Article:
Development of smart TTI-labels indicating risk of Vibrio growth in fresh molluscan shellfish for human consumption.
Peter Ronnow, Ph.D., Vitsab International AB, Sweden
Vibrio vulnificus and Vibrio parahaemolyticus are bacteria that occur naturally in warm coastal waters. These bacteria grow quickly after harvest of molluscan shellfish, at high ambient temperature 65 – 90°F and can result in significant numbers especially during the summer harvest. Thus posing a health risk if oysters with high numbers of Vibrio spp. are ingested raw. From 1989 to 2002, the U.S. FDA recorded 341 serious illnesses associated with consumption of raw shellfish containing Vibrio vulnificus bacteria. 98% of these cases were from consuming raw oysters. 179 people, over 52%, died from their sickness (UC Food safety bulletin). The Center for Disease Control and Prevention (CDC) started monitoring Vibrio parahaemolyticus in costal-waters of USA in May 2013 in 13 states with federal and state partners. By the end of September there were 104 cases of vibriosis reported from consuming raw or undercooked shellfish, primarily oysters (CDC, 2013).
Vibrio spp. infection associated with consumption of shellfish figs. 1 and 2
The American Health Authority; FDA, have guidelines advising how to handle seafood products, avoiding it to become a hazardous food (FDA 2011). In advising on different methods which include the use of appropriate TTIs can thereby limit specific health risks e.g. growth of Clostridium botulinum and its toxin formation in seafood products. Vitsab has in the past designed the L5-8 Seafood TTI according to FDA’s C. bot. concerns (fig.3). This labels is in commercial use for more than a decade and widely used by seafood producers in different parts of the world, as a means to comply with FDA guidelines monitoring transports of fresh seafood products. Fresh salmon, fresh tuna export to USA as well as for tinned crab meat and scallops transported within USA also use the L5-8 label complying with FDA guidelines.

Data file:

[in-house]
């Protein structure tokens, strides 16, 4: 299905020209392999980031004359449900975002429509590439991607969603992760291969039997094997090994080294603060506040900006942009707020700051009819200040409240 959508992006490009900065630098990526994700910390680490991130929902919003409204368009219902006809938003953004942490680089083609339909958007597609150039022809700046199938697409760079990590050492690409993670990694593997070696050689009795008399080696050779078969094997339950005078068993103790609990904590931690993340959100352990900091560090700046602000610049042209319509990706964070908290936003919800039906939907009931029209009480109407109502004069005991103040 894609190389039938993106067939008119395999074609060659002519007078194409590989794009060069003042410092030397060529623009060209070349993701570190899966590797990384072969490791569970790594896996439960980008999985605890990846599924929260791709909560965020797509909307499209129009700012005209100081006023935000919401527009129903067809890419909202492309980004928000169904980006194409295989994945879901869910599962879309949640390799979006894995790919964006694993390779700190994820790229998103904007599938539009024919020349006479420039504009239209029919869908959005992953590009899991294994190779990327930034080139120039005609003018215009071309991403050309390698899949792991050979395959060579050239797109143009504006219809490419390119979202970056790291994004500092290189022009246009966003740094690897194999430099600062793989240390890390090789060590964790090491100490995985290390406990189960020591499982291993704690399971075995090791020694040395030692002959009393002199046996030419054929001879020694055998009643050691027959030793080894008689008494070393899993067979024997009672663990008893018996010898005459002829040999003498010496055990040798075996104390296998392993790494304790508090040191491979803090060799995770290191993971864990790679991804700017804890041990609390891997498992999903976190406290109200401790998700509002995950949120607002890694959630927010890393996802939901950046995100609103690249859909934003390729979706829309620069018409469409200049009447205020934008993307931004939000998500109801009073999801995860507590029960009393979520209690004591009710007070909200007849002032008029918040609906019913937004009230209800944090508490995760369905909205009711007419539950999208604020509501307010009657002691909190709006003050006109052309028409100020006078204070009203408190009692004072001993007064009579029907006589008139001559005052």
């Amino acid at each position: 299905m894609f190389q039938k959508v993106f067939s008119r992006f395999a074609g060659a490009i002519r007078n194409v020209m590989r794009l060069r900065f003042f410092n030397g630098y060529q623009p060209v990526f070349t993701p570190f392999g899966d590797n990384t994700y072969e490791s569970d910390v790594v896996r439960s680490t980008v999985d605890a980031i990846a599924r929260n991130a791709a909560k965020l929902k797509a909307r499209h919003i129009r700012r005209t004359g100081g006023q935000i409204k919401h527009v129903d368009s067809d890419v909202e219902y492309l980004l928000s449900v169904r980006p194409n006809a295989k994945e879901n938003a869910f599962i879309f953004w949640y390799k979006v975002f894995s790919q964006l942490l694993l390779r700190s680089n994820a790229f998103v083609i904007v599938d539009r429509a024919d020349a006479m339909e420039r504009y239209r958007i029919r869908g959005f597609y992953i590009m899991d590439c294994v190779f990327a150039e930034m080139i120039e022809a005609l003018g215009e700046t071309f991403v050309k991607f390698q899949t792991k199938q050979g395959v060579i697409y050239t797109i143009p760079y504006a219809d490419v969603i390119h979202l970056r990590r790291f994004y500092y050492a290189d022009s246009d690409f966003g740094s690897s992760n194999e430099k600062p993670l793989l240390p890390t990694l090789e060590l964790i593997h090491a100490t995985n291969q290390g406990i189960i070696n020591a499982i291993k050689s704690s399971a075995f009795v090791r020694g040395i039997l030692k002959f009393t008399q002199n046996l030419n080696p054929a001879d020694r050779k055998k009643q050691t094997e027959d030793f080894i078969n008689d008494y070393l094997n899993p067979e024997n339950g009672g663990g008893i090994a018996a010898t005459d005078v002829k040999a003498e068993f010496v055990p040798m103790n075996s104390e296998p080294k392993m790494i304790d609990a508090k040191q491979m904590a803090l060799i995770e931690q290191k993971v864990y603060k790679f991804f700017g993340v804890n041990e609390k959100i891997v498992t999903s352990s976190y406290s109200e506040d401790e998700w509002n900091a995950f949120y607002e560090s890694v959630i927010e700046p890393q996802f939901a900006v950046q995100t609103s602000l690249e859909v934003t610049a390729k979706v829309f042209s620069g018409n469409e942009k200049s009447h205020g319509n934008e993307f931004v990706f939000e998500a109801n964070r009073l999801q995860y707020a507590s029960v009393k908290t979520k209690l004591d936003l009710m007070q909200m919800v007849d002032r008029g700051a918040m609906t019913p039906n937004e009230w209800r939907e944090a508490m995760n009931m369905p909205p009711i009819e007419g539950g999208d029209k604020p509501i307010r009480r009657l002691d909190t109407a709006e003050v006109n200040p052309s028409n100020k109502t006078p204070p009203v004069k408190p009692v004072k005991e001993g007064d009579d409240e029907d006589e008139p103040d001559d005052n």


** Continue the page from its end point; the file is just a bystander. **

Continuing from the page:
Adaptation of TTI-formulation to risk of Vibrio spp. growth in molluscan shellfish.
Growth of Vibrio spp. in shellfish after harvest is a typical time-temperature relationship which can be used as a predictive model for growth of Vibrio species. Vitsab has developed suitable TTI-formulations together with FDA researchers and with Kristin Derosia-Banik, State of Connecticut, Department of Agriculture, Bureau of Aquaculture and Laboratory services. During the summer of 2015 several formulations were used during harvest. The oysters were harvested in Long Island Sound outside the town Norwalk by a local oyster producer. At harvest the oysters close up and during storage on boat deck the temperature inside oysters quickly rise to levels where Vibrio species have high or very high growth rates and can within in a number of hours, reach several doublings composing a significant health risk when consumed raw. It was suggested by Kristin Derosia-Banik to the oyster growers to use some kind of temperature control during harvest trying to minimize Vibrio counts.